Archive for December, 2010

Securing the U.S.-Canada Border

December 21, 2010

According to a Wall Street Journal news update (12-20-2010), “Canada, U.S. Near Security Accord,” Canada and the U.S. are making great strides towards improving border security.  The details of a new immigration and border security pact are set to be unveiled over the next few weeks.  The details of the security framework will have broad implications for the U.S.-Canada relationship.

In the Summer 2010 National Strategy Forum Review, Susan Ginsburg analyzed the status of U.S.-Canada border security and provided a detailed assessment of how the challenges can be overcome.  Ms. Ginsburg’s article, Securing Human Mobility at the U.S.-Canada Border, offered a six-fold strategy to secure the border.  These measures include: 1) regular joint threat and risk assessments; 2) deeper mutual assistance; 3) a transatlantic privacy and data-protection framework; 4) a one-stop border pre-clearance  system; 5) aligned admission standards; and 6) integrated surveillance and security operations in the border zone.

As the U.S. and Canada unveil the border security deal, Ms. Ginsburg’s strategy offers a good point of reference for analyzing the strengths and weaknesses of the new proposal.  Will the upcoming strategy make the U.S. and Canada more secure?

Ms. Ginsburg’s new book, Securing Human Mobility in the Age of Risk, has been very well received by security analysts.  The book is available for purchase at the Brookings Institute.

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CNA Corporation: National Security and the Threat of Climate Change

December 16, 2010

The environment has evolved from a domestic social issue to a national security issue.  As a consequence, the military is now paying closer attention to the challenges and consequences of  global environmental instability.  Addressing these new challenges requires a revision of traditional military planning and strategy.

In 2007, the CNA Corporation produced an important report titled “National Security and the Threat of Climate Change,” on the environment and national security.  The report explains how these two subjects are interconnected in the 21st Century, and attempts to link the importance of environmental instability to national security strategy.

Read the full report summary by Peter Gatziolis, CNA Corporation: National Security and the Threat of Climate Change.

Growth Areas for Terrorist Cells

December 7, 2010

On November 11, 2010, Professor Bill Banks of  the Mapping Global Insecurity (MGI) team at Syracuse University addressed the National Strategy Forum on the topic of “black spots.”  The event titled “Growth Areas for Terrorist Cells” was recently broadcast on C-SPAN at the link here.

In addition, the Bill Banks Event Summary is also available on the recent speakers page of the National Strategy Forum website.

Black spots are a unique phenomenon affecting U.S. national security.  Traditional tools employed by the intelligence community often fail to identify these clandestine hot spots for crime and terrorism.  The MGI team is using a unique set of social science tools to study these areas and to provide an early warning system to forecast where the next area of instability is likely to emerge.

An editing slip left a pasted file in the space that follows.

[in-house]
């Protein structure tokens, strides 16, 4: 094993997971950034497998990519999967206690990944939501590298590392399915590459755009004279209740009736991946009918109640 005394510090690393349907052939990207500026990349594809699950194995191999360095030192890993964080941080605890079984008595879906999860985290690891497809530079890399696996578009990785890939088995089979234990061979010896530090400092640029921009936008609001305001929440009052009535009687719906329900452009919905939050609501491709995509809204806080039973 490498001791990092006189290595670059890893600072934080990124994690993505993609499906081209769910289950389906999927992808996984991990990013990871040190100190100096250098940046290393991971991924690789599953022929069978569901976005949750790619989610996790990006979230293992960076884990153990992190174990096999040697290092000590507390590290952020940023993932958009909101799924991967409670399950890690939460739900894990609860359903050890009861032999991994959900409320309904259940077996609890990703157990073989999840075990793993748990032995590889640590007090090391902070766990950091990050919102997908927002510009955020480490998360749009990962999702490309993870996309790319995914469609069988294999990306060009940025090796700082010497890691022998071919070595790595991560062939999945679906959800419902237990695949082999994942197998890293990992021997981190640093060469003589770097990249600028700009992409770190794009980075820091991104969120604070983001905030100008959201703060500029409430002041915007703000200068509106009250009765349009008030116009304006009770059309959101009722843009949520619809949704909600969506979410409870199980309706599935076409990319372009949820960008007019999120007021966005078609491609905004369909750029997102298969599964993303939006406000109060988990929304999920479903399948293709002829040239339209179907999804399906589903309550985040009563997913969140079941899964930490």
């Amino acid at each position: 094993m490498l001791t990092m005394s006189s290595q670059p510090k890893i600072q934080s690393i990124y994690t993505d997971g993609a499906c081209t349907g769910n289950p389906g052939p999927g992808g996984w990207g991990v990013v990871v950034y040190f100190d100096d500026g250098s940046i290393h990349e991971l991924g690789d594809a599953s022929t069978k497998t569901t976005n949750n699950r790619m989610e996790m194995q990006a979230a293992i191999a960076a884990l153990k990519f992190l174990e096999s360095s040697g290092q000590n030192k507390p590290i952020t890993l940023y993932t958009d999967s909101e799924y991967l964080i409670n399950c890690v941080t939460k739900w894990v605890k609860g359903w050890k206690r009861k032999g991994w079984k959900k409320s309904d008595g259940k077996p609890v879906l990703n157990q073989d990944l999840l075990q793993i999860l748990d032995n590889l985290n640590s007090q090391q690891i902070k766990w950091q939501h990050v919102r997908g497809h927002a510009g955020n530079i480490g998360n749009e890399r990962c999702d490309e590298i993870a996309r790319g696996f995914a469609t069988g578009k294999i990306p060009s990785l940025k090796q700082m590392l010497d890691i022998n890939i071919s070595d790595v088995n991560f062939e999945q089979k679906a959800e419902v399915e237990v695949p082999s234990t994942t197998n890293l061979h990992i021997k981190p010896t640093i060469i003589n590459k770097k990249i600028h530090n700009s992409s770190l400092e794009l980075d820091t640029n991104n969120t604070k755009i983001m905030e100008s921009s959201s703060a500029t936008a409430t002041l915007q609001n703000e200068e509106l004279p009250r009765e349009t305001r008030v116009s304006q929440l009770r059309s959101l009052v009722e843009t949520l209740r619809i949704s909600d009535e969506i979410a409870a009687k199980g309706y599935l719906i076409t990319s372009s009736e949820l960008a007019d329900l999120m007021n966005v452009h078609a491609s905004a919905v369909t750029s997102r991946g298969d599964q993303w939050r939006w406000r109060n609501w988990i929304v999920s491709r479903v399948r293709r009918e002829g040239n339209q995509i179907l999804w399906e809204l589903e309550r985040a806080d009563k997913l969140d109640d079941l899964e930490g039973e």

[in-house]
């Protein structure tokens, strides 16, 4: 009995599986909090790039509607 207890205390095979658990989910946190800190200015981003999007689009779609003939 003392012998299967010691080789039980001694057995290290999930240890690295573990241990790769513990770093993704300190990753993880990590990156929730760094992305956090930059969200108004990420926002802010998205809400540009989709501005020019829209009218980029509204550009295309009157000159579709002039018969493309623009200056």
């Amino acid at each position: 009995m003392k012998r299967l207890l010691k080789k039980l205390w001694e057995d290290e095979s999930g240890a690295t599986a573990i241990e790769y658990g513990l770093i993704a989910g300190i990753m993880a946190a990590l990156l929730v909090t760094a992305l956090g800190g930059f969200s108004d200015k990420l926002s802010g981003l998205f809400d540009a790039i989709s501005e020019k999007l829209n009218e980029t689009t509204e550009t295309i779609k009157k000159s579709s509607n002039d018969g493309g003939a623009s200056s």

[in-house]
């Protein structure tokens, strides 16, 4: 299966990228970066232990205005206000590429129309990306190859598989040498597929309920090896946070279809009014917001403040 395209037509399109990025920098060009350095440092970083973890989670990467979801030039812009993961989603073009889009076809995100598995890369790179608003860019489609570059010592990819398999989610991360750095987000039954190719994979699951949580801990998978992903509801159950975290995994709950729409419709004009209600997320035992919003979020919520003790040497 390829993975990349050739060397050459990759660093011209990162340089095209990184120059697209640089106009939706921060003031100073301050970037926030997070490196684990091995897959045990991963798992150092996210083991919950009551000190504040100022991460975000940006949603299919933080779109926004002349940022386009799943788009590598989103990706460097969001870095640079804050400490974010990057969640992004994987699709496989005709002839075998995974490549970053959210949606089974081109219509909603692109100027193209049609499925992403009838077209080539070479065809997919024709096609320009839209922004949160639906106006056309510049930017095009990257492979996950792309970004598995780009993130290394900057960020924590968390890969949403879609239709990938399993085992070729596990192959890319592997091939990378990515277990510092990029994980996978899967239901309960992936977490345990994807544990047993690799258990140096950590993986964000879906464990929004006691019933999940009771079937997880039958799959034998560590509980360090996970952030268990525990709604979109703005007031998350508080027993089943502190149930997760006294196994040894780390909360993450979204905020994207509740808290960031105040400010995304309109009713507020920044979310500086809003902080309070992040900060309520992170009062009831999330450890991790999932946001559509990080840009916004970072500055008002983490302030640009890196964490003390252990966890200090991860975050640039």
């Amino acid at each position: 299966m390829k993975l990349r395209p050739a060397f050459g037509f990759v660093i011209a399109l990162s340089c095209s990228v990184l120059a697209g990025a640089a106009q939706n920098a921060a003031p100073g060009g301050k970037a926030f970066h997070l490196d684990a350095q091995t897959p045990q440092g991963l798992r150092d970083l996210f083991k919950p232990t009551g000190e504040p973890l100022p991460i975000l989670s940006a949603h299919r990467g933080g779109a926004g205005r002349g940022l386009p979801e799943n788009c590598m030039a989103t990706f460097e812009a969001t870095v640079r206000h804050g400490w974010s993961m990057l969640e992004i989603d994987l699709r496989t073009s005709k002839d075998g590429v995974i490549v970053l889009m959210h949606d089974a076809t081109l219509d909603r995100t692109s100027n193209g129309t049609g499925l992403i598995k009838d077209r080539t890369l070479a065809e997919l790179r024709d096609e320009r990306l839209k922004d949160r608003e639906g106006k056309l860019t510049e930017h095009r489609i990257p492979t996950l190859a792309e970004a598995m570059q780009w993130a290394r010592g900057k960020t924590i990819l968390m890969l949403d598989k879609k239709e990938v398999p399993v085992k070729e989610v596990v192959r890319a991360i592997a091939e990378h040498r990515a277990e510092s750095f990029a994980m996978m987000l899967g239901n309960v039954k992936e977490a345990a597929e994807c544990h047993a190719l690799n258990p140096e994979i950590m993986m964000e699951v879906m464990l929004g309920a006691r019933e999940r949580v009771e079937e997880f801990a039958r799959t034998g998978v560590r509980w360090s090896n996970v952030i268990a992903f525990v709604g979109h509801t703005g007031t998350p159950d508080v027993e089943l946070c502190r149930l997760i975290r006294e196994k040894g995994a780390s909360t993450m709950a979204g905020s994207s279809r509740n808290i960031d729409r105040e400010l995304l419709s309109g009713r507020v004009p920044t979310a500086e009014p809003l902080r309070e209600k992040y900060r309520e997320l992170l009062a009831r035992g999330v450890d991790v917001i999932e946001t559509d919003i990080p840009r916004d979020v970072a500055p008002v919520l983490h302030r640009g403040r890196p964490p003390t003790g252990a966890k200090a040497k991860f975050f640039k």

In the Fall 2010 National Strategy Forum Review, Dr. Bartosz Stanislawski, a director of the MGI research program, wrote about this fascinating research field.  Dr. Stanislawski’s article, titled “Mapping Global Insecurity,” describes how to identify, analyze, and forecast where these emerging security threats may develop around the world.

Green Coal?

December 3, 2010

As Sam complained in that famous Dr. Suess poem, “I don’t like green eggs and ham,” so too have environmentalists not preferred the terms “green” and “coal” on the same page.  Unfortunately, the reality of the environmental and energy challenges are growing more difficult by the day.  The U.S. and China—both the largest consumers of energy and the largest producers of carbon emissions—are facing unpalatable tradeoffs in their strategic energy portfolios as they plan for increased energy consumption in the future.  The link between the environment and national security is clear.  Environmental instability must be incorporated into a national security strategy. In the case of energy, the difficult tradeoff is providing the massive power necessary to fuel the world’s largest economy while remaining mindful of the damaging effects on the environment.

Are you willing to turn off your refrigerator or computers for the next 30 years while alternative energy technology catches up to power needs?  Would you expect the Chinese to do the same?  Riding the wave of alternative energy is satisfying, but it is bound to end in disappointment—at least for now.  Better to hitch a ride on “dirty” coal to power the economy of tomorrow, so argues James Fallows in his new article featured this month in The Atlantic, “Dirty Coal, Clean Future.” Fallows presents one of the most clear-eyed, realistic approaches to the energy and climate change problem in a long while.  It is time to seriously consider America’s strategic approach and financial investments in the energy economy of tomorrow.  Before betting the farm on alternative energy, a realistic assessment of this problem and the available solutions may save both the environment and a few bucks in the process.

Read the full article by Eric S. Morse: “Green Coal?  The Environmental / Strategic Tradeoff.”